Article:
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Is Testing Knowledge Alone Not Enough?18:44

This article is more than 8 years old.
A student prepares to take a standardized test. (biologycorner/Flickr)
A student prepares to take a standardized test. (biologycorner/Flickr)

The cheating scandal at Harvard has prompted a flurry of questions about academic honesty, the pressure to succeed and campus culture.

But some observers have also been asking:  Should we penalize students for collaborating on an assignment? Farhad Manjoo argued that while outright plagiarism is indefensible,  collaboration on assignments should be encouraged, not penalized:

[T]oo often in higher education, such collaboration is either given short shrift or actively penalized. Students are instead forced to find the answers on their own, in marked contrast to how they’ll be expected to behave once they graduate.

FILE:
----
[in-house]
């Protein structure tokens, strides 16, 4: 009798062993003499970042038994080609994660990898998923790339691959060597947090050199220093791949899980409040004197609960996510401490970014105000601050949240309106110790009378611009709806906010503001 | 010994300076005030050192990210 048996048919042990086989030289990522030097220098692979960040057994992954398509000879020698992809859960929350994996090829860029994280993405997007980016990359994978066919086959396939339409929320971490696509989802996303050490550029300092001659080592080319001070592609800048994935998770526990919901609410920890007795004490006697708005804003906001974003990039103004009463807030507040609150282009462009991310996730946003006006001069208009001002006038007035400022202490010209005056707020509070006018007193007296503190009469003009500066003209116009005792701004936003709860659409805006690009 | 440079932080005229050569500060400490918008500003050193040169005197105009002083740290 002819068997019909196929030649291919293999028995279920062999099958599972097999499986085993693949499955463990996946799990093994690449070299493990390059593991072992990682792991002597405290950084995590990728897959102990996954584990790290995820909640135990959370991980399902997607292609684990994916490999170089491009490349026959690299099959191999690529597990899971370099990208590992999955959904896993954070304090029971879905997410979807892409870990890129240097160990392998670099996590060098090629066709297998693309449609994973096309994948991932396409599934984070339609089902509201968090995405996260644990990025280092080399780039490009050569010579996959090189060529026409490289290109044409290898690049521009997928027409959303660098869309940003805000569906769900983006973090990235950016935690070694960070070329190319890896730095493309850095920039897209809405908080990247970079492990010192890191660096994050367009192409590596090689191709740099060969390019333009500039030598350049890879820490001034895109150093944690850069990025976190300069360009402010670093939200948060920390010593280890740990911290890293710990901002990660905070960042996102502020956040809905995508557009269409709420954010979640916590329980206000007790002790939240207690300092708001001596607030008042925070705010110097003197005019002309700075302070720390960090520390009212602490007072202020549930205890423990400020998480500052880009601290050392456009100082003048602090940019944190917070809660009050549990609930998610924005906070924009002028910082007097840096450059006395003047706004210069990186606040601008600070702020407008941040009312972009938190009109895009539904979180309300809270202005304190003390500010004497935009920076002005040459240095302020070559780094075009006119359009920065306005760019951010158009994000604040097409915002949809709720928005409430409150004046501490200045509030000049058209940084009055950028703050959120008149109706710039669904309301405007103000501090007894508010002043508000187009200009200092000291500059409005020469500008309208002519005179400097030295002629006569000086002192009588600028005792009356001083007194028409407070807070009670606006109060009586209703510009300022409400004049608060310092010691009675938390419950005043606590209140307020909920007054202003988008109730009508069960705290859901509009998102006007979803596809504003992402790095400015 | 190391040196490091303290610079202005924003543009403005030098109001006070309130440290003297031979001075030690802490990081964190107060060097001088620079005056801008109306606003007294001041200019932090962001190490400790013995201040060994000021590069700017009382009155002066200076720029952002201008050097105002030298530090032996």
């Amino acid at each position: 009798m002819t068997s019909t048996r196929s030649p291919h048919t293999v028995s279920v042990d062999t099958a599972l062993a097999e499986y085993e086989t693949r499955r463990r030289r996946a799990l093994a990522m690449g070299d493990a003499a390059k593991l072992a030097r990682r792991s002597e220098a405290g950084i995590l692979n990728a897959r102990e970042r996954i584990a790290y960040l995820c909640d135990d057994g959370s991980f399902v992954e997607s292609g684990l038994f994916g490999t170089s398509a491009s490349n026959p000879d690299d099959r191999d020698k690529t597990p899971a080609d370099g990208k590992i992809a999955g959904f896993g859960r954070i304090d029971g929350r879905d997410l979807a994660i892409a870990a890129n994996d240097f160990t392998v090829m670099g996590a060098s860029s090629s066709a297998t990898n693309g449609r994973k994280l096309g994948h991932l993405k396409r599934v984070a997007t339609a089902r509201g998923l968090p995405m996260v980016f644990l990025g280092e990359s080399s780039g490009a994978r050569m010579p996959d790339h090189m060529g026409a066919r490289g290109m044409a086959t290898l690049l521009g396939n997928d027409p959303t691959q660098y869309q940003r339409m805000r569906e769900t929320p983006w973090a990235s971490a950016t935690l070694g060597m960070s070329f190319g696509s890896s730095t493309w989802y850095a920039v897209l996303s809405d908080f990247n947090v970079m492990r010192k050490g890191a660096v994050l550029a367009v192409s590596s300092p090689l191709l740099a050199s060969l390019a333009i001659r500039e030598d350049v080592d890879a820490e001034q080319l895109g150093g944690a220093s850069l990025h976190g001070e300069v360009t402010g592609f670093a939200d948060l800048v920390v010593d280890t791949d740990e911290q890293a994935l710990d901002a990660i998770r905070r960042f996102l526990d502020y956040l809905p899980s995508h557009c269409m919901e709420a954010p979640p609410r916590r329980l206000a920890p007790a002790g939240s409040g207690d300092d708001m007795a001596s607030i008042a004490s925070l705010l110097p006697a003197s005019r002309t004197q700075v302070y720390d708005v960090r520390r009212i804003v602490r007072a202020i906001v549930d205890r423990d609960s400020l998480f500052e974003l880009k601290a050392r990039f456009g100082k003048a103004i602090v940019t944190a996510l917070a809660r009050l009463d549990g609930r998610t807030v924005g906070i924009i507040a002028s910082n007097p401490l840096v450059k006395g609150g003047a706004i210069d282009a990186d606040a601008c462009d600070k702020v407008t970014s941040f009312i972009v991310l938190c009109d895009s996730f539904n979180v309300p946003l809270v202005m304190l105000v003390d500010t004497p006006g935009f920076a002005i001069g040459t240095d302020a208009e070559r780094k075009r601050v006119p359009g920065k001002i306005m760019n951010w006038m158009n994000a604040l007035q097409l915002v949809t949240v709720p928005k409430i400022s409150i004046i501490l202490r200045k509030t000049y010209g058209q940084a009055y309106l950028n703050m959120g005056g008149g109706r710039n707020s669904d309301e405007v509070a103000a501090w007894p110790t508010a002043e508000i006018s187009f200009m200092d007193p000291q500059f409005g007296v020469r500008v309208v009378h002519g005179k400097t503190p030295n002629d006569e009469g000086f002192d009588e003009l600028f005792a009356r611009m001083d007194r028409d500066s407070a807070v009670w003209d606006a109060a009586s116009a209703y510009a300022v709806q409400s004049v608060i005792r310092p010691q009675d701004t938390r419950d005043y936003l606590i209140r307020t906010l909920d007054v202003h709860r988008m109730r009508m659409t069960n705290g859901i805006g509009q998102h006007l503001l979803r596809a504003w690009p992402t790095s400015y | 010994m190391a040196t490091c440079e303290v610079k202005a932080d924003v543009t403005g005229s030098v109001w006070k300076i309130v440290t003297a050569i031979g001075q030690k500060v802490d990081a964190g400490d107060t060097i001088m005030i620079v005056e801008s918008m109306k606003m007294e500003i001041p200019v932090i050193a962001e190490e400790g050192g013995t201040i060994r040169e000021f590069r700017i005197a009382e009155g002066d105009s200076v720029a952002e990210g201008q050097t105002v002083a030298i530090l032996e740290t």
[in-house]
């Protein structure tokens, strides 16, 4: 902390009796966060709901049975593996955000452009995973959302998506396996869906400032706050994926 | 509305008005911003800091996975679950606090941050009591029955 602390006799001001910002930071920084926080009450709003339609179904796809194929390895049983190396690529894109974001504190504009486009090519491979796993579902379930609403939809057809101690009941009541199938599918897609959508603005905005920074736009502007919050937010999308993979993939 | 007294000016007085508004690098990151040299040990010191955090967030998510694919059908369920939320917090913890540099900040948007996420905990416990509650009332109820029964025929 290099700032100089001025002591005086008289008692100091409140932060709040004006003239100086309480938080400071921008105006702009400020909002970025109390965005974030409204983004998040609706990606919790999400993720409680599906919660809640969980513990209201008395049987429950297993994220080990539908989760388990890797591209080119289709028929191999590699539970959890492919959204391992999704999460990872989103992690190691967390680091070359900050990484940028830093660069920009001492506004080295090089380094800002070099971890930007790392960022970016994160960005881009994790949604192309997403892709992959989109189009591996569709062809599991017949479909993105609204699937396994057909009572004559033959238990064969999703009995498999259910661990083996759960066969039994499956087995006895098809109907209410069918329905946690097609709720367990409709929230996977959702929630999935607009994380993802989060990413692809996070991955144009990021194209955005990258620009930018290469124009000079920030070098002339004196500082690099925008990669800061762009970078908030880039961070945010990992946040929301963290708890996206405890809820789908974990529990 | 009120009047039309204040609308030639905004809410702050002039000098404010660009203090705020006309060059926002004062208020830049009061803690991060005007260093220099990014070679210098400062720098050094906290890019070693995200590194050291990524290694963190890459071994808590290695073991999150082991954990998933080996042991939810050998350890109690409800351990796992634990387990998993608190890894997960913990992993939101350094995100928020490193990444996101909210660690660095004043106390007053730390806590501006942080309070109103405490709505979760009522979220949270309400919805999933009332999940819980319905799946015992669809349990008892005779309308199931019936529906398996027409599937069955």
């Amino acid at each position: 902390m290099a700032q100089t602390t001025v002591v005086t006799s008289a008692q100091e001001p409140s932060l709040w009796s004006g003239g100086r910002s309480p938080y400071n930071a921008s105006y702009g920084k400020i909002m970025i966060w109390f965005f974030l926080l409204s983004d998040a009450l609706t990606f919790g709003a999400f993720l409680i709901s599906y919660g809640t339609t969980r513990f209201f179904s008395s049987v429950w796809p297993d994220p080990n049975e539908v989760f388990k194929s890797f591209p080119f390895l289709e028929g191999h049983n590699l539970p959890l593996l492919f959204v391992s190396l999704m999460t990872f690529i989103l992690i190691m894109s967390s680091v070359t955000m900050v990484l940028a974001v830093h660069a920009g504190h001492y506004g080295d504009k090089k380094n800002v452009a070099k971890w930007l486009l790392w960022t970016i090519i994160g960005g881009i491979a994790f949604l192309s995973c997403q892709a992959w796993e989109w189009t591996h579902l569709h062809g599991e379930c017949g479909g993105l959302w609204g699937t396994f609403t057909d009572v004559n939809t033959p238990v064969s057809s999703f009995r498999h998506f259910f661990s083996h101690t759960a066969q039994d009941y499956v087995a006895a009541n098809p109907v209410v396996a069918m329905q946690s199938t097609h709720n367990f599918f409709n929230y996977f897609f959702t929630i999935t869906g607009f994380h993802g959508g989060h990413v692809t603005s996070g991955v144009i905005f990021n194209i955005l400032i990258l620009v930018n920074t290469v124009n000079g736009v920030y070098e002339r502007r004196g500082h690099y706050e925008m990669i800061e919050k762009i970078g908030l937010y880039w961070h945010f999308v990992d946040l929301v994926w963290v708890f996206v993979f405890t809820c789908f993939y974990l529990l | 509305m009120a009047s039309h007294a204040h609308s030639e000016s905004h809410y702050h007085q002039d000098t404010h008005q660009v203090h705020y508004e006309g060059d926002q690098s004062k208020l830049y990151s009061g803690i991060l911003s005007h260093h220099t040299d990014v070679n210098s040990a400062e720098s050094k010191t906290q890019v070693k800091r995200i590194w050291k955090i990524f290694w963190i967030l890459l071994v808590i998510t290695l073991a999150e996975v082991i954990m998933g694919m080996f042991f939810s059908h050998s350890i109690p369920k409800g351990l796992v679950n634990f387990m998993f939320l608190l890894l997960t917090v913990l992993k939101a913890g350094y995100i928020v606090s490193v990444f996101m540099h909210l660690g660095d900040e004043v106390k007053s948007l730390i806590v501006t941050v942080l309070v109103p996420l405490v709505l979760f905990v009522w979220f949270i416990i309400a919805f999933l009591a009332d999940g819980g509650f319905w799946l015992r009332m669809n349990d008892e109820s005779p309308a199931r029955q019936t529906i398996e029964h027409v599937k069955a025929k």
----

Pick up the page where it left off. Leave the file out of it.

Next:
Leon Neyfakh of the Boston Globe took this idea a step further by looking at alternative testing. He suggestedt that students should be measured  on their creativity, resourcefulness, critical thinking and collaboration:

Being successful in today’s world, as we all now recognize, requires more than an ability to think quickly and recall facts on command. And our education system has, however fitfully, moved to address those values. The problem is that our tests still lag behind.

As Neyfakh reports, researchers across the country are working on  tests that could measure those "soft" skills.  Some are even being tested in Massachusetts classrooms right now — and could one day shape what students learn and what future workers can do.



This segment aired on September 21, 2012.

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